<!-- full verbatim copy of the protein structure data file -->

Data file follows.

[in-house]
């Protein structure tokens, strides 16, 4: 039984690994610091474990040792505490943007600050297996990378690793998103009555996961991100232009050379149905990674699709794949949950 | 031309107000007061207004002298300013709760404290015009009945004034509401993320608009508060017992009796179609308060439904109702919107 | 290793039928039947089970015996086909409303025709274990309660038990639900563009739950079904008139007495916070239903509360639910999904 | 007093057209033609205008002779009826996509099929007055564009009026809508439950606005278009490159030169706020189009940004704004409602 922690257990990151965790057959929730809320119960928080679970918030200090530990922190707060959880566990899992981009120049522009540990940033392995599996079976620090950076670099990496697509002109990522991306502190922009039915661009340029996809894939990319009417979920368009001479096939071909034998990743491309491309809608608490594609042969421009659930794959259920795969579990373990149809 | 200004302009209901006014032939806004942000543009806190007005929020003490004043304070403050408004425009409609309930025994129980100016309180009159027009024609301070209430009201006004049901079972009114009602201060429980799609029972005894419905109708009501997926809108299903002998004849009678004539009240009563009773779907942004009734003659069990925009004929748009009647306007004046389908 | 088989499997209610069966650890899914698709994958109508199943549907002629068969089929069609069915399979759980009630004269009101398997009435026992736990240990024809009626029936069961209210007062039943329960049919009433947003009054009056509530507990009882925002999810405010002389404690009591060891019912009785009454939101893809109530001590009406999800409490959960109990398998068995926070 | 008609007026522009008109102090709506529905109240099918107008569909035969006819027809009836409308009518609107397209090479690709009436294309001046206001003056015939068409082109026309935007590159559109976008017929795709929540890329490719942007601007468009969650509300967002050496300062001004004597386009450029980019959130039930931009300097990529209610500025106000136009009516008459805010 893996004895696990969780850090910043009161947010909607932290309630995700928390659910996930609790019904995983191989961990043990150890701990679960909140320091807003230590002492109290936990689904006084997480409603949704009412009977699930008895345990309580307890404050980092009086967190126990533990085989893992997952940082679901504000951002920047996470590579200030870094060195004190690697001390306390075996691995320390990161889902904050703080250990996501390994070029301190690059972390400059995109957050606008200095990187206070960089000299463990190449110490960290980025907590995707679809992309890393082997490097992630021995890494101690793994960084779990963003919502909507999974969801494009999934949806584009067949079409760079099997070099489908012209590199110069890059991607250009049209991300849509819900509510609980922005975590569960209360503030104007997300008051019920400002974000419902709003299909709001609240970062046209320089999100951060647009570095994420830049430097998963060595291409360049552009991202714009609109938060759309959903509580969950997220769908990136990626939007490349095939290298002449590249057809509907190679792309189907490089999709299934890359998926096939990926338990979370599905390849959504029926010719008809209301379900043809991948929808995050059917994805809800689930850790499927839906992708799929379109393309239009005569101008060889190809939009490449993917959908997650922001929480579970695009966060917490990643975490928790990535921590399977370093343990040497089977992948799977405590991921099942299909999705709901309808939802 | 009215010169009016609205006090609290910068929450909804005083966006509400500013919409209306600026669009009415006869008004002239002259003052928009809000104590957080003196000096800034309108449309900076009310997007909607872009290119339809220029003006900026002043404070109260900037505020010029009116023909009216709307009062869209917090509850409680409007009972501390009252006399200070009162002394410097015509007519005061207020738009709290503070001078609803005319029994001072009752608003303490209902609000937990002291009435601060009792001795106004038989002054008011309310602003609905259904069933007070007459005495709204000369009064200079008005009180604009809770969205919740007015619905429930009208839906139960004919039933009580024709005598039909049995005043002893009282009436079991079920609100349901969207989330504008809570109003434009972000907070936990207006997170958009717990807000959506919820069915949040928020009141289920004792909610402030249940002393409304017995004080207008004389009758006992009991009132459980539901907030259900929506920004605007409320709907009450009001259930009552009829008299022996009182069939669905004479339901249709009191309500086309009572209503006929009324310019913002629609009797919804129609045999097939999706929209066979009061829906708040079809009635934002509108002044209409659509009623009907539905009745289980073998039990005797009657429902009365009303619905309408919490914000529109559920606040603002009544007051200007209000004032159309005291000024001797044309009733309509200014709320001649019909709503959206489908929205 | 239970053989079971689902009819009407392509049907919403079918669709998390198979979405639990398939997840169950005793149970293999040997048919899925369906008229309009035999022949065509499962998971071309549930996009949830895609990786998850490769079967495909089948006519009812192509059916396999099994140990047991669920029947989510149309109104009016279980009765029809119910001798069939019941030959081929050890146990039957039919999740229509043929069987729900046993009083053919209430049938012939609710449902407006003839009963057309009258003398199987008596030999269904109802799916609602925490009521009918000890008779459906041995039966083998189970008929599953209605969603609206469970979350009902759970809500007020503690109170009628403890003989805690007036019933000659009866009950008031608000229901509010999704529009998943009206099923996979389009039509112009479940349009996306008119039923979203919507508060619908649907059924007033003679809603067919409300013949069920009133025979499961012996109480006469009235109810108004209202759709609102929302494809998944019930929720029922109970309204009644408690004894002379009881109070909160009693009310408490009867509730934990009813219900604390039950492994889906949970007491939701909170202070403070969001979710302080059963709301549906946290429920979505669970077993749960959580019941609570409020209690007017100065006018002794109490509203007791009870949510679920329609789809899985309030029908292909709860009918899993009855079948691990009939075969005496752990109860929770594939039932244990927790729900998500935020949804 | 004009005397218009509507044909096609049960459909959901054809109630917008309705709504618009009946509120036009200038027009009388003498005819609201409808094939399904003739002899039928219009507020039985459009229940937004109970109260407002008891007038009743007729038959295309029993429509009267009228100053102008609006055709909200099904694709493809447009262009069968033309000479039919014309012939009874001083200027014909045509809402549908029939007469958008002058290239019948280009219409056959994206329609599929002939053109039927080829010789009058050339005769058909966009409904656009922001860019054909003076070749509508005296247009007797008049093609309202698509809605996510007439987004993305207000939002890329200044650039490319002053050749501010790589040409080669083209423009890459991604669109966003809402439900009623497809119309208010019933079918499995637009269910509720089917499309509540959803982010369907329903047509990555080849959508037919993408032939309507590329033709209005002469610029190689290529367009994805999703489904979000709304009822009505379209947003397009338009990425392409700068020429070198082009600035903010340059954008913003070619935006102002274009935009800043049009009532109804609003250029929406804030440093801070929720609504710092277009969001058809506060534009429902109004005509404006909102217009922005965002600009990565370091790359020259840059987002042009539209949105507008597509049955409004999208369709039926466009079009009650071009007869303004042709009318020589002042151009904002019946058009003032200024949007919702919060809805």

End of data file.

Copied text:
[in-house]
């Protein structure tokens, strides 16, 4: 039984690994610091474990040792505490943007600050297996990378690793998103009555996961991100232009050379149905990674699709794949949950 | 031309107000007061207004002298300013709760404290015009009945004034509401993320608009508060017992009796179609308060439904109702919107 | 290793039928039947089970015996086909409303025709274990309660038990639900563009739950079904008139007495916070239903509360639910999904 | 007093057209033609205008002779009826996509099929007055564009009026809508439950606005278009490159030169706020189009940004704004409602 922690257990990151965790057959929730809320119960928080679970918030200090530990922190707060959880566990899992981009120049522009540990940033392995599996079976620090950076670099990496697509002109990522991306502190922009039915661009340029996809894939990319009417979920368009001479096939071909034998990743491309491309809608608490594609042969421009659930794959259920795969579990373990149809 | 200004302009209901006014032939806004942000543009806190007005929020003490004043304070403050408004425009409609309930025994129980100016309180009159027009024609301070209430009201006004049901079972009114009602201060429980799609029972005894419905109708009501997926809108299903002998004849009678004539009240009563009773779907942004009734003659069990925009004929748009009647306007004046389908 | 088989499997209610069966650890899914698709994958109508199943549907002629068969089929069609069915399979759980009630004269009101398997009435026992736990240990024809009626029936069961209210007062039943329960049919009433947003009054009056509530507990009882925002999810405010002389404690009591060891019912009785009454939101893809109530001590009406999800409490959960109990398998068995926070 | 008609007026522009008109102090709506529905109240099918107008569909035969006819027809009836409308009518609107397209090479690709009436294309001046206001003056015939068409082109026309935007590159559109976008017929795709929540890329490719942007601007468009969650509300967002050496300062001004004597386009450029980019959130039930931009300097990529209610500025106000136009009516008459805010 893996004895696990969780850090910043009161947010909607932290309630995700928390659910996930609790019904995983191989961990043990150890701990679960909140320091807003230590002492109290936990689904006084997480409603949704009412009977699930008895345990309580307890404050980092009086967190126990533990085989893992997952940082679901504000951002920047996470590579200030870094060195004190690697001390306390075996691995320390990161889902904050703080250990996501390994070029301190690059972390400059995109957050606008200095990187206070960089000299463990190449110490960290980025907590995707679809992309890393082997490097992630021995890494101690793994960084779990963003919502909507999974969801494009999934949806584009067949079409760079099997070099489908012209590199110069890059991607250009049209991300849509819900509510609980922005975590569960209360503030104007997300008051019920400002974000419902709003299909709001609240970062046209320089999100951060647009570095994420830049430097998963060595291409360049552009991202714009609109938060759309959903509580969950997220769908990136990626939007490349095939290298002449590249057809509907190679792309189907490089999709299934890359998926096939990926338990979370599905390849959504029926010719008809209301379900043809991948929808995050059917994805809800689930850790499927839906992708799929379109393309239009005569101008060889190809939009490449993917959908997650922001929480579970695009966060917490990643975490928790990535921590399977370093343990040497089977992948799977405590991921099942299909999705709901309808939802 | 009215010169009016609205006090609290910068929450909804005083966006509400500013919409209306600026669009009415006869008004002239002259003052928009809000104590957080003196000096800034309108449309900076009310997007909607872009290119339809220029003006900026002043404070109260900037505020010029009116023909009216709307009062869209917090509850409680409007009972501390009252006399200070009162002394410097015509007519005061207020738009709290503070001078609803005319029994001072009752608003303490209902609000937990002291009435601060009792001795106004038989002054008011309310602003609905259904069933007070007459005495709204000369009064200079008005009180604009809770969205919740007015619905429930009208839906139960004919039933009580024709005598039909049995005043002893009282009436079991079920609100349901969207989330504008809570109003434009972000907070936990207006997170958009717990807000959506919820069915949040928020009141289920004792909610402030249940002393409304017995004080207008004389009758006992009991009132459980539901907030259900929506920004605007409320709907009450009001259930009552009829008299022996009182069939669905004479339901249709009191309500086309009572209503006929009324310019913002629609009797919804129609045999097939999706929209066979009061829906708040079809009635934002509108002044209409659509009623009907539905009745289980073998039990005797009657429902009365009303619905309408919490914000529109559920606040603002009544007051200007209000004032159309005291000024001797044309009733309509200014709320001649019909709503959206489908929205 | 239970053989079971689902009819009407392509049907919403079918669709998390198979979405639990398939997840169950005793149970293999040997048919899925369906008229309009035999022949065509499962998971071309549930996009949830895609990786998850490769079967495909089948006519009812192509059916396999099994140990047991669920029947989510149309109104009016279980009765029809119910001798069939019941030959081929050890146990039957039919999740229509043929069987729900046993009083053919209430049938012939609710449902407006003839009963057309009258003398199987008596030999269904109802799916609602925490009521009918000890008779459906041995039966083998189970008929599953209605969603609206469970979350009902759970809500007020503690109170009628403890003989805690007036019933000659009866009950008031608000229901509010999704529009998943009206099923996979389009039509112009479940349009996306008119039923979203919507508060619908649907059924007033003679809603067919409300013949069920009133025979499961012996109480006469009235109810108004209202759709609102929302494809998944019930929720029922109970309204009644408690004894002379009881109070909160009693009310408490009867509730934990009813219900604390039950492994889906949970007491939701909170202070403070969001979710302080059963709301549906946290429920979505669970077993749960959580019941609570409020209690007017100065006018002794109490509203007791009870949510679920329609789809899985309030029908292909709860009918899993009855079948691990009939075969005496752990109860929770594939039932244990927790729900998500935020949804 | 004009005397218009509507044909096609049960459909959901054809109630917008309705709504618009009946509120036009200038027009009388003498005819609201409808094939399904003739002899039928219009507020039985459009229940937004109970109260407002008891007038009743007729038959295309029993429509009267009228100053102008609006055709909200099904694709493809447009262009069968033309000479039919014309012939009874001083200027014909045509809402549908029939007469958008002058290239019948280009219409056959994206329609599929002939053109039927080829010789009058050339005769058909966009409904656009922001860019054909003076070749509508005296247009007797008049093609309202698509809605996510007439987004993305207000939002890329200044650039490319002053050749501010790589040409080669083209423009890459991604669109966003809402439900009623497809119309208010019933079918499995637009269910509720089917499309509540959803982010369907329903047509990555080849959508037919993408032939309507590329033709209005002469610029190689290529367009994805999703489904979000709304009822009505379209947003397009338009990425392409700068020429070198082009600035903010340059954008913003070619935006102002274009935009800043049009009532109804609003250029929406804030440093801070929720609504710092277009969001058809506060534009429902109004005509404006909102217009922005965002600009990565370091790359020259840059987002042009539209949105507008597509049955409004999208369709039926466009079009009650071009007869303004042709009318020589002042151009904002019946058009003032200024949007919702919060809805």